Saturday, August 2, 2014

Part B. Teaching in China - Banquets, banquets and more banquets!

Putting on weight wasn’t on my Chinese agenda, but the constant banquets combined with my desire to sample new dishes and genuine enjoyment of (some of) the wide variety of foods made it a lost challenge!

If you've never attended a formal Chinese banquet it's confusing, and the order of the dishes seems completely back to front with sweet dishes appearing alongside savoury ones. But as we had been politely reminded by the Director of the Jiangsu Board of Education (?) "When in Rome .... !"

I'd had some experience sharing meals with Chinese people over the years, but we've been long term friends, and I foolishly hadn't thought to do much research on the different expectations at a formal meal before leaving home. 
The same as a formal western meal can be over the top with a bewildering array of cutlery, glasses and unstated do's and don'ts, there are equally as important rules of etiquette to be observed at a Chinese banquet. Careful observation of the more influential people is vital when you haven't done your homework! 

I was aware of general muttering before we were seated and finally realised our relative ages and statuses was being discussed. Beards clearly have high status!
Decorative cake sprinkles and sugar
on top of the corn dish.
Different, but good!

To say a banquet is awkward when there's only one translator, few of the Chinese are comfortable speaking English, and none of the four teachers had any Chinese language skills and had only just met each other is a complete understatement! 

The teachers from the US were swimming in a fog of jet-lag, and didn't want any alcohol at all. We'd been squashed into a car together for 5 hours and were travel weary. None of us was remotely hungry, and we all wanted to get settled into the hotel and sort out the teaching materials for the following day. Not a great way to make a first impression! However we did our best to represent the USA and Australia in a positive way, and nibbled at the vast array of dishes, drank water and tea, (although some of us decided a decent dose of alcohol was in order!) and smiled and nodded as seemed appropriate. 

Our colleagues from the US tried to, and succeeded in refusing alcohol. Oh deary me. There's some etiquette to be learned there! Toasting is a fine art and if it's possible to get a Z, I got it. For the bookend banquet on the final night, I'd wised up and sorted out a lovely "minder" to sit next to me and she happily gave some quick lessons via our translator as needed! Up here for thinking 99!

I've included some links at the end to what appear to be accurate primers for the newbie. Do be wary of the info about reversing your chopsticks though, as the Chinese we mentioned that to had never heard of it and thought it was extremely odd. 

I know I’m a wuss, but I’ll pass on the chicken feet, cock's comb, jellyfish and pigs tendons and ears. No matter how nutritious they may be and how wise and respectful it is to use the whole animal there are some bits that I don’t find remotely desirable. As for the fish head, hmm, I don't need to think about that either. Nope. Said in the politest, most smiling way possible, while patting my genuinely bulging stomach ... much too full. No really, I couldn't possibly!! 

Seriously though, how does one express to the hosts that two banquets in one day is one too many? The massive amount of food consumed at Saturday lunchtime in Nanjing, meant that to face another, over-the-top banquet the same evening, was more a chore than a pleasure, especially for those still in the throes of massive jet-lag, who simply needed the chance to sleep without painful digestive overload.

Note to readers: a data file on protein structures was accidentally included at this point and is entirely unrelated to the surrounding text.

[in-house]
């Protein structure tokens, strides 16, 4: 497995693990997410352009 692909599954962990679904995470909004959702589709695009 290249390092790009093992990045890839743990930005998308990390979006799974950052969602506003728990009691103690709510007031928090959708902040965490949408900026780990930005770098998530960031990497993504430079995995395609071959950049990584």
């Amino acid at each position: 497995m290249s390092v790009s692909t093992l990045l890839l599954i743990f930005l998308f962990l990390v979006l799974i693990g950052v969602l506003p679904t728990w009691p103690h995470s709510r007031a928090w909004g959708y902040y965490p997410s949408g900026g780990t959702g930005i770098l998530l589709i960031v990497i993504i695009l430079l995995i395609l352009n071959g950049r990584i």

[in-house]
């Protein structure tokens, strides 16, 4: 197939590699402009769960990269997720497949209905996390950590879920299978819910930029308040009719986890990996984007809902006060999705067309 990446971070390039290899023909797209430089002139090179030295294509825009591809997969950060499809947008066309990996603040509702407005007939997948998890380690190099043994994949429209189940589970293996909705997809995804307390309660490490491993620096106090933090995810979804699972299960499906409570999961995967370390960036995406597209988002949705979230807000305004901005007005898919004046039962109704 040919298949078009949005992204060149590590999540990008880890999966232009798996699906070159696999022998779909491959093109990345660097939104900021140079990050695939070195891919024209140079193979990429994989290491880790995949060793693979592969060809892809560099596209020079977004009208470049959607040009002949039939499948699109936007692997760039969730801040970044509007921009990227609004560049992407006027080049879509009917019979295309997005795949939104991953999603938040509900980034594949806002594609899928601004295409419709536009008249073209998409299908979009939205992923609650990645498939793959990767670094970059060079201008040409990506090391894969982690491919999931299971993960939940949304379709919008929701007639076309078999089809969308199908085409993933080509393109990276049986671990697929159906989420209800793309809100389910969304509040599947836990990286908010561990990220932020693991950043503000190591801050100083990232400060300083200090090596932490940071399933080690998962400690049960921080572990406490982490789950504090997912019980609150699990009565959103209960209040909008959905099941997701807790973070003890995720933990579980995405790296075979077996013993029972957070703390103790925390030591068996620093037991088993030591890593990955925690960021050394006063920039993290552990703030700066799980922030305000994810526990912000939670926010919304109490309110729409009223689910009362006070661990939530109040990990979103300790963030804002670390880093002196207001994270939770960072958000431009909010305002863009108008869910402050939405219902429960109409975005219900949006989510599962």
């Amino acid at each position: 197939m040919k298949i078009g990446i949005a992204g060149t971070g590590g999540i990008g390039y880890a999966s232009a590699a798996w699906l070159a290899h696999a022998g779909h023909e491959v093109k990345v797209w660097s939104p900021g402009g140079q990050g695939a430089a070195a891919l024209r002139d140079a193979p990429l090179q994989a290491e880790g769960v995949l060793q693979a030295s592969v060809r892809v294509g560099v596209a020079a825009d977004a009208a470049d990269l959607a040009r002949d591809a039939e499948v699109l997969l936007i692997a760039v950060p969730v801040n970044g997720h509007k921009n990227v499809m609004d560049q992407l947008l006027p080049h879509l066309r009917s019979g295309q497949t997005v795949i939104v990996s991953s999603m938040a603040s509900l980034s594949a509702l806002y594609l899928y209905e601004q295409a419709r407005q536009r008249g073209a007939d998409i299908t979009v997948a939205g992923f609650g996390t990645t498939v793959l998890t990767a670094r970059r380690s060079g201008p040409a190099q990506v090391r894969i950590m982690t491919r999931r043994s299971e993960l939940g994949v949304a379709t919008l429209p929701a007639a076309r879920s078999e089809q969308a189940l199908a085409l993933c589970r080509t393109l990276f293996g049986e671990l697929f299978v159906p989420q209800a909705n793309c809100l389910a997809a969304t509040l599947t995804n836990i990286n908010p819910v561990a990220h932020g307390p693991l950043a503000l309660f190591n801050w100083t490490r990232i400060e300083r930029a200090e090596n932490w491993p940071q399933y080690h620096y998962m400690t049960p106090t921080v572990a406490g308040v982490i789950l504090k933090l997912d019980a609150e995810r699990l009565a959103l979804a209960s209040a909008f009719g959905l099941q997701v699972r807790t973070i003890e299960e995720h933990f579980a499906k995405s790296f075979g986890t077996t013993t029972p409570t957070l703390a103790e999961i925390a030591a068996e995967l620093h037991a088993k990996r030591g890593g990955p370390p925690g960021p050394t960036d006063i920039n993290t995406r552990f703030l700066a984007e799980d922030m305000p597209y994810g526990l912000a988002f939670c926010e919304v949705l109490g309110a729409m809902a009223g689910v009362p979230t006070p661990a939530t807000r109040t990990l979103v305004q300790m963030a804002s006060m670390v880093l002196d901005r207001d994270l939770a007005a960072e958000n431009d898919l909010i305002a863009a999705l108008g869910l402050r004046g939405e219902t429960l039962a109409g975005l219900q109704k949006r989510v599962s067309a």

At the evening banquet, one of the foreign teachers took photos of each dish as it appeared and got to 29 before the end! That’s a massive amount of food, and there wasn’t the remotest chance that it could all be eaten – especially by people who had barely digested the lunch banquet!  

I understand that excess at banquets and when entertaining is part of the Chinese culture, but wanton waste isn't in harmony with the expressed awareness about the stress on global resources, and the need for all of us to use these wisely.

Thankfully, the new Communist party leader Xi Jinping is aware of the issue, and is promoting an “empty plate” policy. I suspect this is going to be a bit of an uphill battle, but hopefully the incredible wastage can be addressed.
On a tour of China's Hebei province in December, Mr Xi ate a simple meal featuring four dishes and one bowl of soup; a paltry number of courses by Chinese government standards. China's blogosphere took note; Operation Empty Plate's followers began to climb.
My advice for managing graciously at a banquet when you don't know your way around: Find an ally and manipulate it so you sit together. It doesn't matter if you don't speak the same language, body language can be remarkable efficient!

A fruit platter often identifies the end of the meal 

Other posts about Teaching in China are our ArrivalBanquets,  Culture and Comfort foods, DrivingExerciseFabulous Food,GamesHistoryIllnessFrom Jerilderie to JiangsuKenny (which is about toiletsLists and Communication Misunderstandings. to be followed by - Observing the open eyes!

Chinese banquet etiquette:



Hilary Melton-Butcher said...

Hi Sue - I can understand all of your feelings and thoughts after travelling long distances and in cramped situations .. and can 'feel' your discomforts - various.

A good explanation and interesting to see the Party Leader - leading the way ...

Enjoy your time though .. cheers Hilary

Sue Travers said...

Thanks Hilary. There were so many new experiences and I'm trying to capture them before they get swamped with the next event!